William Richard "Bill" Bradford
(1948–2008) was an American murderer who was incarcerated in San Quentin
State Prison for the 1984 murders of his 15-year-old neighbor Tracey
Campbell and barmaid Shari Miller.
In July 2006, the Los Angeles County Sheriff's
Department released a compilation of photos found in Bradford's
apartment in the 1980s, depicting 54 different women in modelling poses.
As Bradford had used the promise of a modelling career to lure his
victims, and taken pictures of Miller before murdering her, police
believe that Bradford was in fact a serial killer and that the photos
depict Bradford's other victims in the moments before their deaths.
Bradford died at the Vacaville prison medical facility on March 10,
2008, of cancer.
In July 1984, while out on bail and awaiting trial
for rape, Bradford met Shari Miller, a barmaid at a Los Angeles
establishment called "The Meet Market". Bradford told her that he was a
professional photographer and offered to help her build a modelling
portfolio. He took her to a remote campsite in the deserts north of Los
Angeles (which was the site of the alleged rape for which Bradford was
awaiting trial), photographed her in a variety of modelling poses, and
then strangled her. After killing her, Bradford sliced off her tattoos
and removed her blouse; he then transported her body to a Hollywood
parking lot, where he dumped the corpse in an adjoining alley. When the
body was found, there was no identification on it, leading Miller to be
labeled "Jane Doe #60".
Shortly thereafter, Bradford convinced his 15-year-old
neighbor Tracey Campbell that she could be a model and took her out to
the desert campsite, where he likewise photographed and strangled her.
Bradford left the body there, covering the face with Shari Miller's
Bradford came under suspicion when
investigators learned that he had been the last person to see Tracey
Campbell alive. This, coupled with his pending rape trial, compelled
police to obtain a search warrant for Bradford's apartment; inside, they
found the photos of Miller and Campbell, along with an assortment of 54
other photos of unidentified women. Police recognized the photos of
Miller as "Jane Doe #60" and arrested Bradford on suspicion of murder;
using a rock formation visible in one of the photos of Miller, police
were able to locate the camp site in the desert where the murders had
occurred. Upon searching the site, police found Campbell's decomposed
body behind the rock formation. Shortly thereafter, Bradford pleaded no
contest to the rape charge he was awaiting trial for and was sentenced
to eight years in prison.
Trial and conviction
Bradford was put on trial in 1988, during which he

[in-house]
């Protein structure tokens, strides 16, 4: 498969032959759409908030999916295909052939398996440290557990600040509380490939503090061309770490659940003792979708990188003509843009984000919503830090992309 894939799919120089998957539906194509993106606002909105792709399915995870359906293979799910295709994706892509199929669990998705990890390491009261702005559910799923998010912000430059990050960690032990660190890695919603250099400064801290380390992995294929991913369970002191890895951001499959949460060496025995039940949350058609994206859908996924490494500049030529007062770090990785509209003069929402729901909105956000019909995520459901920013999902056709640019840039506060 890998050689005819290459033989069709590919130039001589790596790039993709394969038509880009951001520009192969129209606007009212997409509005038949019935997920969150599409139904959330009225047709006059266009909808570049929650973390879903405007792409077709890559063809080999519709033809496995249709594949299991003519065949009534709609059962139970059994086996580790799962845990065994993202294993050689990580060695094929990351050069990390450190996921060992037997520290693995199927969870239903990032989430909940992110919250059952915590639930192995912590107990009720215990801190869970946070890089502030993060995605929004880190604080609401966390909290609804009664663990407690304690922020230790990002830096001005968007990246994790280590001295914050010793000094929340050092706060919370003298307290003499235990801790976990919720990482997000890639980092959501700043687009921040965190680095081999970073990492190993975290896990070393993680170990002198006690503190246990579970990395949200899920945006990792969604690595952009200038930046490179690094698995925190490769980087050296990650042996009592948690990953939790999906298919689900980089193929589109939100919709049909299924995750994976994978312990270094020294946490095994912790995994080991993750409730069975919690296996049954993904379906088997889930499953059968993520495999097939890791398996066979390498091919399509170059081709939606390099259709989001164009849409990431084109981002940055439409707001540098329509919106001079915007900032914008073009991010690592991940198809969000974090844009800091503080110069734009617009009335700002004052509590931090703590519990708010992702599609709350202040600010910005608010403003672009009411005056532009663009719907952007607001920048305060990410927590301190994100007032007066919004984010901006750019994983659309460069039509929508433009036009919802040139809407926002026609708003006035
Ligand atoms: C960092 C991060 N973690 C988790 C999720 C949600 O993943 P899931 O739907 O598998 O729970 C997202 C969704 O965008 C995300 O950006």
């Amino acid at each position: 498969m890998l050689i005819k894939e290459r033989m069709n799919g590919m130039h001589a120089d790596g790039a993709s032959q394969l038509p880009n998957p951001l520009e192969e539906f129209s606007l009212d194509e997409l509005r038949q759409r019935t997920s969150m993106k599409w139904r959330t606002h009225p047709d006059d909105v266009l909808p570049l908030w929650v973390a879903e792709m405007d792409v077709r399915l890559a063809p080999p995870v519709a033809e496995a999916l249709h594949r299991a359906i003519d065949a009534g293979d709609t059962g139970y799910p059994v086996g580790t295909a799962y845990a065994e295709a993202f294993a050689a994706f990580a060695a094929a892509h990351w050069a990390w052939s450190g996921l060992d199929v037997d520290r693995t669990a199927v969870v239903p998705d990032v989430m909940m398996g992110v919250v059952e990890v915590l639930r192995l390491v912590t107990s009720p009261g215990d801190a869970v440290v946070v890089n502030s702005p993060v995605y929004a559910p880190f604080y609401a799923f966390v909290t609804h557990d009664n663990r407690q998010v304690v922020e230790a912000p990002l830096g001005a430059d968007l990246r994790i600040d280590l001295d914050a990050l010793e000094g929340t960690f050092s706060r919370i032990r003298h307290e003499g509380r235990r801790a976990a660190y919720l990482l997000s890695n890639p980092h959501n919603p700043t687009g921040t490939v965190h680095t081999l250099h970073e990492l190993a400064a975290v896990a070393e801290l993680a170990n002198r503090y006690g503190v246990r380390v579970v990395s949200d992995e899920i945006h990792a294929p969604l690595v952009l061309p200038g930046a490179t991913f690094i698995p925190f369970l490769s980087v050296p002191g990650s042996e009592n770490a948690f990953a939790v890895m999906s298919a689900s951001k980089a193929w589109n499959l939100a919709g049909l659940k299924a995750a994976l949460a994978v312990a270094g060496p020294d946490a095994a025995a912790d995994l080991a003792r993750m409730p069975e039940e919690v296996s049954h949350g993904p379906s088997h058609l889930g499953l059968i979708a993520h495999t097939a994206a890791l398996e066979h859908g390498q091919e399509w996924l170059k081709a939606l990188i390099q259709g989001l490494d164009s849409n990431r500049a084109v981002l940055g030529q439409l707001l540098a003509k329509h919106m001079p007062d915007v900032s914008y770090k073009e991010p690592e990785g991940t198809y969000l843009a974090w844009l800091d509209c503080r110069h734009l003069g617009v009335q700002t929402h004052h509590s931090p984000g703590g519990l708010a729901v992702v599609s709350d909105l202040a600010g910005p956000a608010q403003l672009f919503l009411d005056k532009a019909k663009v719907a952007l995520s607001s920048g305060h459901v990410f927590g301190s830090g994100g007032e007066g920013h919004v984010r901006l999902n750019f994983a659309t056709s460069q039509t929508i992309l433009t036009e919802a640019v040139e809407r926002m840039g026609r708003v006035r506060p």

fired his lawyer, opting to act as his own counsel. During the phase of
the trial in which Bradford acted as his own attorney, he offered no
evidence or arguments as to his innocence. The prosecution identified
Bradford as a serial killer during the course of the trial, but offered
no information on murders aside from those of Miller and Campbell. In
his closing statement, Bradford implied that he had murdered several
other women in addition to Campbell and Miller: "Think of how many you
don't even know about. You are so right. That's it."
The jury found Bradford guilty of both murders and
sentenced him to death.
Time on death row
In 1998, Bradford dropped all of his appeals,
claiming that life in San Quentin had become unbearable. Having had no
legal representation for the past 10 years, Bradford hired a lawyer to
help speed the process of his execution, and began writing poems about
life in San Quentin. His poetry attracted attention from the press, who
dubbed him "Death Row Poet".
Five days before his scheduled execution, Bradford
said that he had changed his mind, professing his innocence and
declaring that he wanted the execution process to be halted.
In 2006, Los Angeles police suddenly
voiced new interest in the Bradford case, releasing a data sheet
depicting headshots taken from the photos in Bradford's apartment.
Detectives claimed that they believed the women could all be Bradford's
victims; since the photos release, at least one woman, "#28", has been
identified, as Donnalee Campbell Duhamel, a woman whose decapitated
corpse was found in a canyon in Malibu in 1978. It has been determined
that Duhamel met Bradford in a Culver City bar, "The Frigate", a few
days before her body was found.
Investigators have also revealed that several of the
women have since been identified as Bradford's ex-wives, though no
indication has been given that they are dead, or that Bradford is
suspected of murdering them.
Another identified photograph is that of the sister
of CSI: Miami actress Eva LaRue. She is number three in the
picture. The CSI: Miami' episode "Darkroom" is based on this
case. They both talked with the Sheriff's Department and were able to
give additional information.
The "vast majority" of the women in the photos remain
unidentified, and are all viewed as possible rape and/or murder victims.
Police are encouraging that the photos be distributed nationwide, as
Bradford spent time in Michigan, Florida, Texas, Oregon, Illinois,
Kansas and Louisiana, and faced criminal charges in several of those
states. In 1978 he faced criminal charges for sexually assaulting his
wife in Michigan, and in 1980 was accused of sexual assault in
Murderer on Death Row dies of
Friday, March 14, 2008
Los Angeles -- Condemned killer
William Bradford, a double murderer who implied to his jury he had other